Last week a new campaign was launched in the Church of England to 'enable same-gender couples to be married in Church of England parishes.' The name of this campaign is 'Equal' and it describes itself as 'The campaign for equal marriage in the Church of England'.
The use of the term 'equal marriage' by this campaign is not a novelty. It is in fact merely echoing the language used by those who successfully campaigned for the introduction of civil same-sex marriage in England, Wales and Scotland and who are currently campaigning for its introduction in Northern Ireland.
The use of the term 'equal marriage' by both secular and religious campaigners for same-sex marriage reflects the force that arguments based on the principle of equality have in British society and across the Western world as a whole. The implicit argument evoked by the use of the word 'equal' by campaigners for same-sex marriage runs as follows:
- Major premise – the principle of equality, enshrined in British law by the Equality Act of 2010, is a basic moral principle which all right thinking people should accept;
- Minor premise – same-sex marriage is an example of equality;
- Conclusion – same-sex marriage should be accepted by all right thinking people (including those in the Church of England).
This argument undermines itself because the very principle of equality to which it appeals leads to the conclusion that same-sex marriage should not be accepted.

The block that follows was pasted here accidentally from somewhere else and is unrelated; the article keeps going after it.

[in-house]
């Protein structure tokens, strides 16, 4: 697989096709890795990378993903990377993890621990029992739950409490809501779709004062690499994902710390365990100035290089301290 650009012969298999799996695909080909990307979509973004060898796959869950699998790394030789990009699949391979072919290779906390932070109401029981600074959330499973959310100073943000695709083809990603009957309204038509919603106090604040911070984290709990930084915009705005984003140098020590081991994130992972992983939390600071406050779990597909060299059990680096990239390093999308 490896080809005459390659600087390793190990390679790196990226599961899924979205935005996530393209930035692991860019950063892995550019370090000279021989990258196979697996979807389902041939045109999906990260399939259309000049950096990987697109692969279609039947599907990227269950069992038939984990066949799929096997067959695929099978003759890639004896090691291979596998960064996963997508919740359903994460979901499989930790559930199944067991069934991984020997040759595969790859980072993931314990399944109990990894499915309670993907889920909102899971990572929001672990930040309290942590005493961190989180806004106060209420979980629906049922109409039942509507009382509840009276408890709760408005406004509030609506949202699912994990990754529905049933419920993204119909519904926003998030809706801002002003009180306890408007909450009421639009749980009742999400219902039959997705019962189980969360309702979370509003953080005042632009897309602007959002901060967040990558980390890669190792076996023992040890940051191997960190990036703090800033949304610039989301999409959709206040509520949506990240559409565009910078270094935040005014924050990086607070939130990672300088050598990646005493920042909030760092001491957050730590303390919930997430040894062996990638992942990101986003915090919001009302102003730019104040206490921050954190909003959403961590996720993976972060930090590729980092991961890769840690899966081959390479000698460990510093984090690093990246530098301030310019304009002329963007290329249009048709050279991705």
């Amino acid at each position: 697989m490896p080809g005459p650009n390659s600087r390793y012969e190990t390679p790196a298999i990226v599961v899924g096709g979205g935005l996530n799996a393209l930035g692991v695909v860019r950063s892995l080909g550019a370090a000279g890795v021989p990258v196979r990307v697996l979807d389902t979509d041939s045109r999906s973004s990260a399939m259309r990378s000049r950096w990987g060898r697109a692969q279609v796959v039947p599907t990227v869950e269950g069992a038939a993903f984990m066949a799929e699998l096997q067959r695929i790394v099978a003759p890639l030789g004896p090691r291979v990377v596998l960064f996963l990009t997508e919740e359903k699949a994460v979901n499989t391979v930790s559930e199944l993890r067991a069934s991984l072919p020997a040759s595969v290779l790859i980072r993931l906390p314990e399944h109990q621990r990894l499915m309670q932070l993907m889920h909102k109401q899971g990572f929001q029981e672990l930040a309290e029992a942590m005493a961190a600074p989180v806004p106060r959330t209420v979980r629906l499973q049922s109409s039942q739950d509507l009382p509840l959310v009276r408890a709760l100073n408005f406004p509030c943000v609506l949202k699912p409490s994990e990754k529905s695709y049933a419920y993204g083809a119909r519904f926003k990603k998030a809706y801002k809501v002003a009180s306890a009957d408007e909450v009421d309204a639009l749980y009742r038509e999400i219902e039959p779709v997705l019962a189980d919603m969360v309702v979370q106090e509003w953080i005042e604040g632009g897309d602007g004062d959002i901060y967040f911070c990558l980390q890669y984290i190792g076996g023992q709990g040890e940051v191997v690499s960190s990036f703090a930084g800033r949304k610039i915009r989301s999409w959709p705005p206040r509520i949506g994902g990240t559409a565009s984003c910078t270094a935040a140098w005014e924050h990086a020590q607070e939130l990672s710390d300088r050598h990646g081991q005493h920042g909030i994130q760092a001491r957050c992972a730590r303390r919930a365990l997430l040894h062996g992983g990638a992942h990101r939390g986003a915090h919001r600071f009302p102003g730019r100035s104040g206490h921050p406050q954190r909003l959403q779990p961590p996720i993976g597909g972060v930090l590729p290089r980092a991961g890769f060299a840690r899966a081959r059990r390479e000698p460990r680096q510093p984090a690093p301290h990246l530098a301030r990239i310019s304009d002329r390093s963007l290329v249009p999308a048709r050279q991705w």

As American writer John Safranek explains, in order to decide whether two situations are in fact equal one has to have a common standard of measurement against which to assess them:
"Equality consists of a triadic relationship. To compare two things as equal or unequal, one needs two objects that can be compared and a standard by which to compare them; to speak of equality in isolation from a common standard is meaningless. Is a paraplegic Caucasian male equal to a Hispanic female track star? The question is unanswerable because, although two objects are being compared, some standard must be offered to compare them.
"The question of equality cannot be answered until the standard of comparison is stipulated. They are unequal in weight, sex, skin colour, mobility, ability to bear children, and numerous other qualities, but they are equal in being mammalian, human, alive, rational, desirous, and possessing five senses. These two individuals are equal to a census taker, since each counts as one citizen, but unequal to a track coach. Is an acre of land in Paris equal to an acre of land in Detroit? It all depends on whether the metric is area, financial worth, or soil quality.
"Whether the two are equal depends on the relevant standard, and the relevant standard does not depend on equality, but on other criteria considered important to the one comparing. Once the standard or metric has been established, then equality can be determined." (John Safranek, The Myth of Liberalism, Washington DC: The Catholic University of America Press, 2015, pp.51-52)